Thyroidal abscesses in third and fourth branchial anomalies: not only a paediatric diagnosis

ANZ J Surg. Jul-Aug 2015;85(7-8):578-81. doi: 10.1111/ans.12576. Epub 2014 Mar 27.


Introduction: Acute suppurative thyroiditis and recurrent abscess formation due to third and fourth branchial anomalies typically present in children. However, thyroid abscesses in branchial anomalies may occur in adulthood as well. Failure to recognize and delayed drainage of a neck abscess may lead to a fulminant life-threatening outcome.

Methods: This is a retrospective case series. The study group comprised all patients presenting over a 12-month period from January to December 2012 with thyroid abscesses and a branchial cleft anomaly in two centres, one adult and the other paediatric. Patient demographics, clinical presentation, imaging, surgical management, definitive histology and outcomes were documented.

Results: Five patients were identified with a history of thyroid abscesses. Only one was a child (aged 9 years) with the other four being adults (aged 20, 34, 37 and 41 years). All patients had third or fourth left branchial cleft anomalies, presenting as suppurative thyroiditis with a left-sided thyroid abscess. Management options ranged from abscess drainage on initial presentation, primary thyroid lobectomy or delayed thyroid lobectomy following abscess drainage.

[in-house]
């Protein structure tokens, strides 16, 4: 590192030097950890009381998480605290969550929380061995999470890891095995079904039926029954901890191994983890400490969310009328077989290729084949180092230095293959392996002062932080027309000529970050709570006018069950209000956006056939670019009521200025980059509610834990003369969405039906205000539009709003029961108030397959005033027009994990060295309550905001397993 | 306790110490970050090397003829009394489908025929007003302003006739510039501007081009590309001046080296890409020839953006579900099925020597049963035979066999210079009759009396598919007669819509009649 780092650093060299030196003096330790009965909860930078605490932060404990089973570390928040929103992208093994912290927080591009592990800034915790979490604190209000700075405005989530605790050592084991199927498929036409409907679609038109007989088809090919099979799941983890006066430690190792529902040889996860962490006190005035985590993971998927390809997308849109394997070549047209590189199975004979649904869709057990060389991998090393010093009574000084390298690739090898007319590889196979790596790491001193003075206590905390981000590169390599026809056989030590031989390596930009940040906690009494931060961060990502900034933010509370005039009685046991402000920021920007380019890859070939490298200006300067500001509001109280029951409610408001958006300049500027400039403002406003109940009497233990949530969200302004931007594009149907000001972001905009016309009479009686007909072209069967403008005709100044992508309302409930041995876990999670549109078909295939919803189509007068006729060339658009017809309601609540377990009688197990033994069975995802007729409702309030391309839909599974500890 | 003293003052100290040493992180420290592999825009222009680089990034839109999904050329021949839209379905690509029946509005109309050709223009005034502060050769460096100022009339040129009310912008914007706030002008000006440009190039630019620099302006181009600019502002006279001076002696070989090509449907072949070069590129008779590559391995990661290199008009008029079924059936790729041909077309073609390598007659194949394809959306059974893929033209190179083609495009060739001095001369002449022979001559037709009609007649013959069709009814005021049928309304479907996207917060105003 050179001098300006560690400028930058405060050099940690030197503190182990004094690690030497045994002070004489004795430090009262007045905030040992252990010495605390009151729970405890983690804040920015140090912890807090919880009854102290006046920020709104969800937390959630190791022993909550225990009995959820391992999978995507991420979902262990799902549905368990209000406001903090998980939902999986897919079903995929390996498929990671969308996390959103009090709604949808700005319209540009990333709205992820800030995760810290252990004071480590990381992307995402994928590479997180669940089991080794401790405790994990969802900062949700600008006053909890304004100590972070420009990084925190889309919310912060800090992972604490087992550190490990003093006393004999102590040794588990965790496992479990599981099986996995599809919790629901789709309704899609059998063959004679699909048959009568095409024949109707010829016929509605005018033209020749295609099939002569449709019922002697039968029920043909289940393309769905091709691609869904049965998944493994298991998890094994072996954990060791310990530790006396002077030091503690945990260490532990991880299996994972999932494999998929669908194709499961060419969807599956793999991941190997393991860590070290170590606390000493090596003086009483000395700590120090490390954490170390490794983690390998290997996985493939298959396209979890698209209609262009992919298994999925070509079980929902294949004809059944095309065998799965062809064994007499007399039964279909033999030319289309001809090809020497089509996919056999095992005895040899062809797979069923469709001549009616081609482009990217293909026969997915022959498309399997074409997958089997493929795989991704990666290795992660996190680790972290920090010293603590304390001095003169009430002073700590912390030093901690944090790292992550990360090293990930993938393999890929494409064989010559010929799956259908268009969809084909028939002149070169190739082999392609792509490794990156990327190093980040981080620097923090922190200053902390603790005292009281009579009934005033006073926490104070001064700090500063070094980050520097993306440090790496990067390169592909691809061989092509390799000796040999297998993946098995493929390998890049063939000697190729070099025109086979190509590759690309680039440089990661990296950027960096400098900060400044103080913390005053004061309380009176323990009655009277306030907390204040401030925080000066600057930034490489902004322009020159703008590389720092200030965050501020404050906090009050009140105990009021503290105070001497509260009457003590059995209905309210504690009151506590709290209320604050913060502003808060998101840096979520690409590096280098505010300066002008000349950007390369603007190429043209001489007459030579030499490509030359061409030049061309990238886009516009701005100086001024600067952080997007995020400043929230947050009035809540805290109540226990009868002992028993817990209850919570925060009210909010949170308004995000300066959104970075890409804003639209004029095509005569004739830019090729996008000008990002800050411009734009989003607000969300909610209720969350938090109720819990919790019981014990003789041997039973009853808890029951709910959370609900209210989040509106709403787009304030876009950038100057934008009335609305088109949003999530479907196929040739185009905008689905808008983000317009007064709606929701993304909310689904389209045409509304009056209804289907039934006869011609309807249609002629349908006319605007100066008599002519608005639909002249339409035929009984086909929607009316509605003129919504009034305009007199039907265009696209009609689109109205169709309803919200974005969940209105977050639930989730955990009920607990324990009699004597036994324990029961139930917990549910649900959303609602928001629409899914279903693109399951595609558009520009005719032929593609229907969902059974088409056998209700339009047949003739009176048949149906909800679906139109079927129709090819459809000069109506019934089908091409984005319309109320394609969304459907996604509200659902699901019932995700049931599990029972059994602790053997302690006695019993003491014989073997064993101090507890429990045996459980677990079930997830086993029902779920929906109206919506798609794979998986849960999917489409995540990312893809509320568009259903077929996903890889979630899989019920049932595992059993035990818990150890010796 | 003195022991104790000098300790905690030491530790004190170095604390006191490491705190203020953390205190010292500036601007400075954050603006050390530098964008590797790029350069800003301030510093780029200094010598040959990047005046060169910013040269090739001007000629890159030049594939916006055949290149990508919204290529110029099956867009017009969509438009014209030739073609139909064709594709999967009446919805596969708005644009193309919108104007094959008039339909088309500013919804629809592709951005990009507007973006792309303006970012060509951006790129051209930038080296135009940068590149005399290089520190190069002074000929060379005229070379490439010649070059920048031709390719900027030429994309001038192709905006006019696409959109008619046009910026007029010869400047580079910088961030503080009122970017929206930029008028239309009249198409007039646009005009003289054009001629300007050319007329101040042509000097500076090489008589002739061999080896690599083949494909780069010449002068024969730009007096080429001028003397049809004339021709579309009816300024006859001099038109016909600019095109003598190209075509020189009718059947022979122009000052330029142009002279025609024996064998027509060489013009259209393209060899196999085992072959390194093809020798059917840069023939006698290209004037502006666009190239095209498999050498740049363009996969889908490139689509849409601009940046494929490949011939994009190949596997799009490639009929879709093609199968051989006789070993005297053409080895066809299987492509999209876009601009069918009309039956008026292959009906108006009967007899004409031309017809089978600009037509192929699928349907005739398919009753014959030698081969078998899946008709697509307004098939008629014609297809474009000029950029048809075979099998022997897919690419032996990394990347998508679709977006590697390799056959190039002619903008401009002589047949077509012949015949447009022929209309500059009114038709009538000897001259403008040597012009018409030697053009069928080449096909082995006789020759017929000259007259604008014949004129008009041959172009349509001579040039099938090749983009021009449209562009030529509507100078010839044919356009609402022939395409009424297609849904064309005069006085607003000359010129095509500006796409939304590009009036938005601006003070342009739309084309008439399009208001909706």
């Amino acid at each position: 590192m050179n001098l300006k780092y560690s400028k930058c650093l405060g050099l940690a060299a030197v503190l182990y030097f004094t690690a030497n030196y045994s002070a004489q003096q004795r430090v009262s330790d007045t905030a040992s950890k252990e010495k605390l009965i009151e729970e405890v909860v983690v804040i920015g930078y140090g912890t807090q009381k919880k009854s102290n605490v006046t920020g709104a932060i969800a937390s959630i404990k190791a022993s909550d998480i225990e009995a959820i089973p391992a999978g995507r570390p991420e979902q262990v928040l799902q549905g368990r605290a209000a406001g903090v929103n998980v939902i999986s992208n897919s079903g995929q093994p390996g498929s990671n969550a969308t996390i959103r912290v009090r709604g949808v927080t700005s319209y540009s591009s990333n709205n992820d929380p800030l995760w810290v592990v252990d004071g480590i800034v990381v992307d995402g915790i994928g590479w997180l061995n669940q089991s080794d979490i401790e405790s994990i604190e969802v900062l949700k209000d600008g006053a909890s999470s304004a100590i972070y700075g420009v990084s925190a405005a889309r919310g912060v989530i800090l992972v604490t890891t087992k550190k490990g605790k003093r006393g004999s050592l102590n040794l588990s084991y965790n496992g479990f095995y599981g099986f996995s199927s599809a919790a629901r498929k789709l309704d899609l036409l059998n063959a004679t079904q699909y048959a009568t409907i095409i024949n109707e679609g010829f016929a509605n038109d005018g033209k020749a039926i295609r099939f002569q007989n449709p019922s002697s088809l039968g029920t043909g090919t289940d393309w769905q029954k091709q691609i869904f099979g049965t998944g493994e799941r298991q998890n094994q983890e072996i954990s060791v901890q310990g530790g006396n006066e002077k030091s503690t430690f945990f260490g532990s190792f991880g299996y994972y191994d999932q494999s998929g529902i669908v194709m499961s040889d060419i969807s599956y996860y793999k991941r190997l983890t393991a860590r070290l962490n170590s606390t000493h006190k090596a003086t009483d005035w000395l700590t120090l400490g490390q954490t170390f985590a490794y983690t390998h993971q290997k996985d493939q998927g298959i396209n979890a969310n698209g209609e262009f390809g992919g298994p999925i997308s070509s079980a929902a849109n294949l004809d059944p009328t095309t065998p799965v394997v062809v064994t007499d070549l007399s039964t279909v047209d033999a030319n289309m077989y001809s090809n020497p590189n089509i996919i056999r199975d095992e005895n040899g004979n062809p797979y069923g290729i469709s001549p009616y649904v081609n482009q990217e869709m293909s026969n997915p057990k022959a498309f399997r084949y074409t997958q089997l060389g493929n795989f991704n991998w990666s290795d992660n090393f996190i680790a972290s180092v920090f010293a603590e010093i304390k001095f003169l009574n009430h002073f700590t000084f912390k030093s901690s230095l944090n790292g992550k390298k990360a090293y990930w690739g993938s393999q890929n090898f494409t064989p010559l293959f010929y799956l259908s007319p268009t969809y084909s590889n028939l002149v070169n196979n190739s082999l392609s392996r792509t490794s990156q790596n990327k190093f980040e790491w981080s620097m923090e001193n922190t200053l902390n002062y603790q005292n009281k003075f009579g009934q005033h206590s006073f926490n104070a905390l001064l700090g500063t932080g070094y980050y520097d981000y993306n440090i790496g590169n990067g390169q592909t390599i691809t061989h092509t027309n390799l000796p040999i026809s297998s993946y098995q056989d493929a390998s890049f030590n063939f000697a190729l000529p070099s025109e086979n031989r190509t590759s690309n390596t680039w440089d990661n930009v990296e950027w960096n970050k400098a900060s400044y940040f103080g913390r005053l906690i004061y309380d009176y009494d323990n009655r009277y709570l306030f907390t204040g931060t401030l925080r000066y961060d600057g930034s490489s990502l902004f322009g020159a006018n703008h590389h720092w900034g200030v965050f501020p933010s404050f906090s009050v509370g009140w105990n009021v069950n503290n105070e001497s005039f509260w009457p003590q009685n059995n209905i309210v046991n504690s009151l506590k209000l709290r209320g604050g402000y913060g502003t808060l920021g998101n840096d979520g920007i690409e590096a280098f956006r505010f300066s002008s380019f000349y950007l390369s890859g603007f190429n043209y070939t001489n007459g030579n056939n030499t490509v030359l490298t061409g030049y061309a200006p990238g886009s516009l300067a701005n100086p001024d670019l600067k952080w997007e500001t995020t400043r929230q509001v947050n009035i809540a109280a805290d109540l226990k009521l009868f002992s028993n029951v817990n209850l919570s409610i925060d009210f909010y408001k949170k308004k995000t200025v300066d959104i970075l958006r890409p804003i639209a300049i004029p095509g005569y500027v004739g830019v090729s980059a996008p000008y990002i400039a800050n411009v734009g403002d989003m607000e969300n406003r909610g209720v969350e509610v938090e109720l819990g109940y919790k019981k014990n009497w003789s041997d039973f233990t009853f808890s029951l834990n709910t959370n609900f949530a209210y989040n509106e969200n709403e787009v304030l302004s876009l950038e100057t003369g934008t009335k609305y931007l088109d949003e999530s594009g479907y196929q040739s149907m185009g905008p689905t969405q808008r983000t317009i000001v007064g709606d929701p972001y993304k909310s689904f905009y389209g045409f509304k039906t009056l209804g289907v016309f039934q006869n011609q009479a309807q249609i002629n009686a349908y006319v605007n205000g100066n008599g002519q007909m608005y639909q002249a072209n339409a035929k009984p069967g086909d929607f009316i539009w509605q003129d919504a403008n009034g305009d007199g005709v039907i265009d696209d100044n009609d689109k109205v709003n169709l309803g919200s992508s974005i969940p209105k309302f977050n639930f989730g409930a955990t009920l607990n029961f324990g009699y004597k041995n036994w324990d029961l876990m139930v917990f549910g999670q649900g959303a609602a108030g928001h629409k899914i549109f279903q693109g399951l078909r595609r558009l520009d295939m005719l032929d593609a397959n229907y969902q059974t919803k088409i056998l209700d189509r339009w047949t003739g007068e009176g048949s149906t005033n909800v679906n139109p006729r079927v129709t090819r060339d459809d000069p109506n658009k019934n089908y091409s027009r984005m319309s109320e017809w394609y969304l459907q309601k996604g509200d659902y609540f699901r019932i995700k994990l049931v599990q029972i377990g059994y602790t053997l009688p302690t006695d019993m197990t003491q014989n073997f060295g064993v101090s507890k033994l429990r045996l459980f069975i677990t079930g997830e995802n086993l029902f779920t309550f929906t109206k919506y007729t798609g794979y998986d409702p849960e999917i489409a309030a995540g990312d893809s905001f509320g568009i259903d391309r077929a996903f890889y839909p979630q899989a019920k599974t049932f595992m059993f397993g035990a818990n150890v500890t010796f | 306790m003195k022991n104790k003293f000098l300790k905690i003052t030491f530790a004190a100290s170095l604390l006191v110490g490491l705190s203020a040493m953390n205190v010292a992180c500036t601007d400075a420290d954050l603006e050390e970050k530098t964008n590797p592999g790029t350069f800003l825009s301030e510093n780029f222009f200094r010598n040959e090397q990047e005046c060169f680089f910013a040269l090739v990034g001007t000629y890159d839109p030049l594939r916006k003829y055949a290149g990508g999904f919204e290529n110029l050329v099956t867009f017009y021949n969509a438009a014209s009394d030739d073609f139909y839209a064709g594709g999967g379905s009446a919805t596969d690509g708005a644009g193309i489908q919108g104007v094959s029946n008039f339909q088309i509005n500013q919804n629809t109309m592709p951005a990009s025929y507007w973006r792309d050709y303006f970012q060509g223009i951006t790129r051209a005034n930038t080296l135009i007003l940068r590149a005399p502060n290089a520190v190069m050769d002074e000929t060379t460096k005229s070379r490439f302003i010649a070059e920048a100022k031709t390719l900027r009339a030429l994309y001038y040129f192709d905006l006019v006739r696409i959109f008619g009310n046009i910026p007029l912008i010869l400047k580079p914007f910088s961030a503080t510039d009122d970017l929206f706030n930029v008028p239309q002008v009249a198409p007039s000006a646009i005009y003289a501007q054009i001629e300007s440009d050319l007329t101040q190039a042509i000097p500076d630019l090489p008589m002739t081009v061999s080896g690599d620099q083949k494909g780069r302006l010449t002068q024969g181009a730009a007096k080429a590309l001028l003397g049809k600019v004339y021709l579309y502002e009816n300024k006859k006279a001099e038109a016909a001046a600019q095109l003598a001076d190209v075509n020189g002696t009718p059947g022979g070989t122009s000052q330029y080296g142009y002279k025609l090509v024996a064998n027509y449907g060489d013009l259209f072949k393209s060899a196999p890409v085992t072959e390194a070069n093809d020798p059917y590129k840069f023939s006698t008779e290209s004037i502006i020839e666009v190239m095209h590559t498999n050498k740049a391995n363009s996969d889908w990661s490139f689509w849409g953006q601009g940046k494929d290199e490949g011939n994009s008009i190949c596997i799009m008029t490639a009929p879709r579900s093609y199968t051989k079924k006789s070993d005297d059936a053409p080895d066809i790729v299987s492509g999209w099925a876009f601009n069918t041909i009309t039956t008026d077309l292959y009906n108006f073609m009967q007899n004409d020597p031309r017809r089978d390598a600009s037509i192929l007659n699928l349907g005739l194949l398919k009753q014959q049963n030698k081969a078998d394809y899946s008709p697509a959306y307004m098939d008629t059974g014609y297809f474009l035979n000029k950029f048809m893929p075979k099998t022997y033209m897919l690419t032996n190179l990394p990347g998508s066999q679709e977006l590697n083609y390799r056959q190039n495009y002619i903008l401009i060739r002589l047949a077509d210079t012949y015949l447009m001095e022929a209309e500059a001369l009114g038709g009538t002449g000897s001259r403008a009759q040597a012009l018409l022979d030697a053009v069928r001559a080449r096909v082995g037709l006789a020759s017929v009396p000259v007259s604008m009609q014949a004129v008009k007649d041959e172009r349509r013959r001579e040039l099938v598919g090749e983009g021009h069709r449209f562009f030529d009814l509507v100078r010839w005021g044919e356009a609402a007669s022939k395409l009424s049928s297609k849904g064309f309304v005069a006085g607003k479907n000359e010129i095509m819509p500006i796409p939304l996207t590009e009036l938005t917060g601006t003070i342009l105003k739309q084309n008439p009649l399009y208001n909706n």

Conclusion: Acute suppurative thyroidits and thyroid abscesses is not just a paediatric diagnosis but may present at any age. In both children and adults, a thyroid abscess almost always arises from branchial cleft anomalies.

Keywords: acute suppurative thyroiditis; third and fourth branchial anomalies; thyroidal abscesses.

MeSH terms

  • Abscess / surgery*
  • Adult
  • Branchial Region / abnormalities*
  • Child
  • Drainage
  • Female
  • Humans
  • Male
  • Thyroid Diseases / surgery*
  • Thyroidectomy / methods
  • Thyroiditis / surgery*
  • Treatment Outcome